Andy Weir
ARRSE Rating
4.5 Mushroom Heads
Jasmine Safrana is a Saudi resident of the moon with American street smarts in a 1/6th gravity environment. In the Lunar city of Artemis, she is a lowly porter with ambitions of being licenced for Extra Vehicular Activities and the big pay that goes with escorting parties of tourists on the moon’s surface. Having managed to alienate her engineer father and his friends with teenage stroppiness, she has since endeared herself to major power holder, the millionaire Trond, with her abilities to smuggle banned goods into Artemis using her contacts and bribery.

Trond offers Jazz the chance to make her fortune by carrying off the sabotage of the century which would enable Trond to take control of the oxygen and aluminium production on the moon. If all goes well Jazz will become a millionaire and Trond gets the business acquisition of the century. After a secret EVA turns into a race against time across the moon’s surface, an organised crime syndicate commits murder in the city; it is revealed that the crime syndicate is using the aluminium smelting and oxygen production as money laundering and Jazz realises she is a target and abandons her living cubicle to sleep in the walls of Artemis.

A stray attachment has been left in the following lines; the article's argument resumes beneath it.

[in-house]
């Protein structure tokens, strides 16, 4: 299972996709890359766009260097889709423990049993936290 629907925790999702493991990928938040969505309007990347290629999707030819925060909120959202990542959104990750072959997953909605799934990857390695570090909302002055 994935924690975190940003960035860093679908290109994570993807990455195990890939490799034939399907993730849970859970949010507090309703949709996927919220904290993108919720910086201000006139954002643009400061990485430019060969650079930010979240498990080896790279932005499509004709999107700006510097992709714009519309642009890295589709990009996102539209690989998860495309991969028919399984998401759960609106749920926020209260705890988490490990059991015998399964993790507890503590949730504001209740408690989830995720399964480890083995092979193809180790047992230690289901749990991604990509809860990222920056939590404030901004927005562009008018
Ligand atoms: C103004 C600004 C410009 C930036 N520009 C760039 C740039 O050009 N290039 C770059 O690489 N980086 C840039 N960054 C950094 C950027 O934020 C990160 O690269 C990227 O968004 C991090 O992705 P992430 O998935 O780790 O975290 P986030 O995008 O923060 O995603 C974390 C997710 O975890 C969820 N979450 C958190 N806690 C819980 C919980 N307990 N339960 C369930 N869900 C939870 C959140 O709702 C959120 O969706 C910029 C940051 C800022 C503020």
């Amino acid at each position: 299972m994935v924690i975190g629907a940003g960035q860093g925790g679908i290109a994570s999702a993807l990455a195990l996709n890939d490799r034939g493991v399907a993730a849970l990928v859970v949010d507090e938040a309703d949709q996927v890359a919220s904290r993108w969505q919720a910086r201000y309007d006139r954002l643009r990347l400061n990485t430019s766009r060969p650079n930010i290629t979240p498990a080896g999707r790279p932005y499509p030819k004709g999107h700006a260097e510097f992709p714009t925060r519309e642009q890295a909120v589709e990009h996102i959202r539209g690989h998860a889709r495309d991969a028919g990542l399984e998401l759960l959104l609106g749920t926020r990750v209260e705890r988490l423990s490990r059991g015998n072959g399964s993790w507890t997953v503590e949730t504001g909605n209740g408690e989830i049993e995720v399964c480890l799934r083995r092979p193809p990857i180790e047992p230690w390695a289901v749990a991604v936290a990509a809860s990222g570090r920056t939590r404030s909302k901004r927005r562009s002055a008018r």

In an attempt to keep the crime syndicate out of Artemis, Jazz enlists the help of her friends and father to sabotage the aluminium smelter. With the city, the nuclear power and the production facility so heavily inter-twined can Jazz save the city without endangering its inhabitants?

With the author having a background in all things physics and engineering the technology is believable and not so much science fiction as possible science fact in the next fifty to one hundred years. The main character Jazz tells the story in the first person and reveals herself to be full of human foibles; jealousy, precociousness, egotism, real and perceived injuries, being a few. She is intelligent, has her father’s gift for engineering and has the resourcefulness which goes along with that. However, the remainder of the cast, while having a diverse range of sexualities, are more supporting characters with some, but not much, depth to them and are there to support Jazz; in this case it suits the story and works well. The novel is witty, moves along easily, with enough technical detail to keep you informed in a manner that does not bog down the story. To me it seemed to lose its momentum a little in the final quarter but resurrected itself in the last twenty pages. A good holiday read for anyone with an enjoyment of science and thrillers.

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